She said a number of steps at the Royal Melbourne Hospital have been shown to be effective in reducing transmission.
“The first step is to try to prevent it from entering, first of all, do all the screening you can and of course have PPE,” she wrote in the Medical Journal of Australia on Monday.
If a case is discovered, said Dr. Kelly said the treatment environment needed to be addressed immediately – for example, moving the patient to a room with high ceilings or a room with negative pressure for the most contagious people, deploying air purifiers and limiting staff numbers.
“If no one in the cohort has become infected by day five, you can have a degree of confidence that they won’t test positive and so you have to take the risk of judging that against the risk that you don’t have specialized staff there,” she said. said.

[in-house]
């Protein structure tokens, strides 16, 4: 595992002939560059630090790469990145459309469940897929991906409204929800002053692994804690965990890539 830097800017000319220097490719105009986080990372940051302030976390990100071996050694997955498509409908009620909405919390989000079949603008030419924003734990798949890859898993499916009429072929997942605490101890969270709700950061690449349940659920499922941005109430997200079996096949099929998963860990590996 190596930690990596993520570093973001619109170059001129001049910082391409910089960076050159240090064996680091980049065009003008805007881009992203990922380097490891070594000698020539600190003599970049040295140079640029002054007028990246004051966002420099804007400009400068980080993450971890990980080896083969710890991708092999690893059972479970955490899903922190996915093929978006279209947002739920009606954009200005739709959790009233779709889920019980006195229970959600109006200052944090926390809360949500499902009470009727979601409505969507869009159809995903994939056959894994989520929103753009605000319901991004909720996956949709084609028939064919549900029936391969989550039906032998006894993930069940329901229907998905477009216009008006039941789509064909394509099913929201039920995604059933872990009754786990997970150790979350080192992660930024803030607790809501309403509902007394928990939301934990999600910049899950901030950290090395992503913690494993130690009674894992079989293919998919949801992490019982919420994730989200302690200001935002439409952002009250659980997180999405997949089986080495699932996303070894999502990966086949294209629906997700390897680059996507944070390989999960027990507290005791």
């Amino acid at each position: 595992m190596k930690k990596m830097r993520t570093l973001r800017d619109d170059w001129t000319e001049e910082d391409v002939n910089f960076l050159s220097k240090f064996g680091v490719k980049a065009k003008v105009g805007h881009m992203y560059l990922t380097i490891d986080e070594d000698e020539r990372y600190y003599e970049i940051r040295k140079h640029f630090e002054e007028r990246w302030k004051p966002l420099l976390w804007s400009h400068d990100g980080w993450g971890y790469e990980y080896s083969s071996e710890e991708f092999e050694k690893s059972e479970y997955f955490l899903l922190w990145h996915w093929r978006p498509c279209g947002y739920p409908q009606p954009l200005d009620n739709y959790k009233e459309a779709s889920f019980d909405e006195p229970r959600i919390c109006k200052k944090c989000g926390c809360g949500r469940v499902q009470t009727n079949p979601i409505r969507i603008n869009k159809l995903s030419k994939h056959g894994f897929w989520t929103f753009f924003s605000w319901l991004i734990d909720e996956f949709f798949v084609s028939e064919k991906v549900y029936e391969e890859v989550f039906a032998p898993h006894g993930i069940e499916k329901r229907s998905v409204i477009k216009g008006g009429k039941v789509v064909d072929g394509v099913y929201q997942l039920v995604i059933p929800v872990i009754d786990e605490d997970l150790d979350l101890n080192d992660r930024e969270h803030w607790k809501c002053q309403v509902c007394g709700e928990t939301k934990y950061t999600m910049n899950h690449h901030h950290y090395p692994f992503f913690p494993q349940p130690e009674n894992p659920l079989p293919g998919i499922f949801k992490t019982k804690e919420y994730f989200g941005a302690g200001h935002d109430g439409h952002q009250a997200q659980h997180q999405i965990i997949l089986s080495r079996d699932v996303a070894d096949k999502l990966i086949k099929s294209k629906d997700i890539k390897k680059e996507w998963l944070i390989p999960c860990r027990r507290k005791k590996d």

“Because if they go back in, and they’re wearing an N95 mask, and they’re doubly vaccinated, the risk of transmission is low, even in that worst-case situation.”
The Health Services Union said frustrated and exhausted staff also faced the risk of transmitting the virus and caring for patients (Photo: Sydney health workers)
There have been multiple outbreaks in public hospitals in Sydney – mainly confined to the south and west of the city in 2021.
At Liverpool Hospital, 19 patients caught Covid-19, along with eight staff members, and 11 people died from the virus.
At Cumberland Hospital, 12 patients became infected and one died.